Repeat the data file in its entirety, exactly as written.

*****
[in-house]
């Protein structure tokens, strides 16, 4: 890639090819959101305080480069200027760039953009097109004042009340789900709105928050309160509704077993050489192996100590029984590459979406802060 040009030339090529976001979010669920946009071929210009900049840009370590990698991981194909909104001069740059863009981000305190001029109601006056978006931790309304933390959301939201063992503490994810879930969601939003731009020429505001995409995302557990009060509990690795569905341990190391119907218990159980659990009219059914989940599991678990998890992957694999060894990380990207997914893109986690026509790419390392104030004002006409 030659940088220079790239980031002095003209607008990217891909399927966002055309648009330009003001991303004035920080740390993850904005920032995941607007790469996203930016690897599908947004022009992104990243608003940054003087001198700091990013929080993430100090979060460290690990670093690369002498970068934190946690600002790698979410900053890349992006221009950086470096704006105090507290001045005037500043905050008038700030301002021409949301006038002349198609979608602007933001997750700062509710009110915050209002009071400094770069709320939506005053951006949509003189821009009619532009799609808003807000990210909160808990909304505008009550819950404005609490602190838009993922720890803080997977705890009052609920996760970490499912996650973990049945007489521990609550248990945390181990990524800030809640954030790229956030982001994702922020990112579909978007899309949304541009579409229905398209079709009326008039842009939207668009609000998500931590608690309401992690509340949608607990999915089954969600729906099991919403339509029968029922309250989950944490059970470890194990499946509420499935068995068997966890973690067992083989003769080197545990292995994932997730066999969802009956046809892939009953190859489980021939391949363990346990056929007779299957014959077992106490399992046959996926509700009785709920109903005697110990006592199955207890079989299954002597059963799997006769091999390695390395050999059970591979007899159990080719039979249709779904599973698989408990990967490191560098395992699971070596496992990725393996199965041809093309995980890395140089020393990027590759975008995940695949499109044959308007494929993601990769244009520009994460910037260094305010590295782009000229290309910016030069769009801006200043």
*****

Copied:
[in-house]
């Protein structure tokens, strides 16, 4: 890639090819959101305080480069200027760039953009097109004042009340789900709105928050309160509704077993050489192996100590029984590459979406802060 040009030339090529976001979010669920946009071929210009900049840009370590990698991981194909909104001069740059863009981000305190001029109601006056978006931790309304933390959301939201063992503490994810879930969601939003731009020429505001995409995302557990009060509990690795569905341990190391119907218990159980659990009219059914989940599991678990998890992957694999060894990380990207997914893109986690026509790419390392104030004002006409 030659940088220079790239980031002095003209607008990217891909399927966002055309648009330009003001991303004035920080740390993850904005920032995941607007790469996203930016690897599908947004022009992104990243608003940054003087001198700091990013929080993430100090979060460290690990670093690369002498970068934190946690600002790698979410900053890349992006221009950086470096704006105090507290001045005037500043905050008038700030301002021409949301006038002349198609979608602007933001997750700062509710009110915050209002009071400094770069709320939506005053951006949509003189821009009619532009799609808003807000990210909160808990909304505008009550819950404005609490602190838009993922720890803080997977705890009052609920996760970490499912996650973990049945007489521990609550248990945390181990990524800030809640954030790229956030982001994702922020990112579909978007899309949304541009579409229905398209079709009326008039842009939207668009609000998500931590608690309401992690509340949608607990999915089954969600729906099991919403339509029968029922309250989950944490059970470890194990499946509420499935068995068997966890973690067992083989003769080197545990292995994932997730066999969802009956046809892939009953190859489980021939391949363990346990056929007779299957014959077992106490399992046959996926509700009785709920109903005697110990006592199955207890079989299954002597059963799997006769091999390695390395050999059970591979007899159990080719039979249709779904599973698989408990990967490191560098395992699971070596496992990725393996199965041809093309995980890395140089020393990027590759975008995940695949499109044959308007494929993601990769244009520009994460910037260094305010590295782009000229290309910016030069769009801006200043």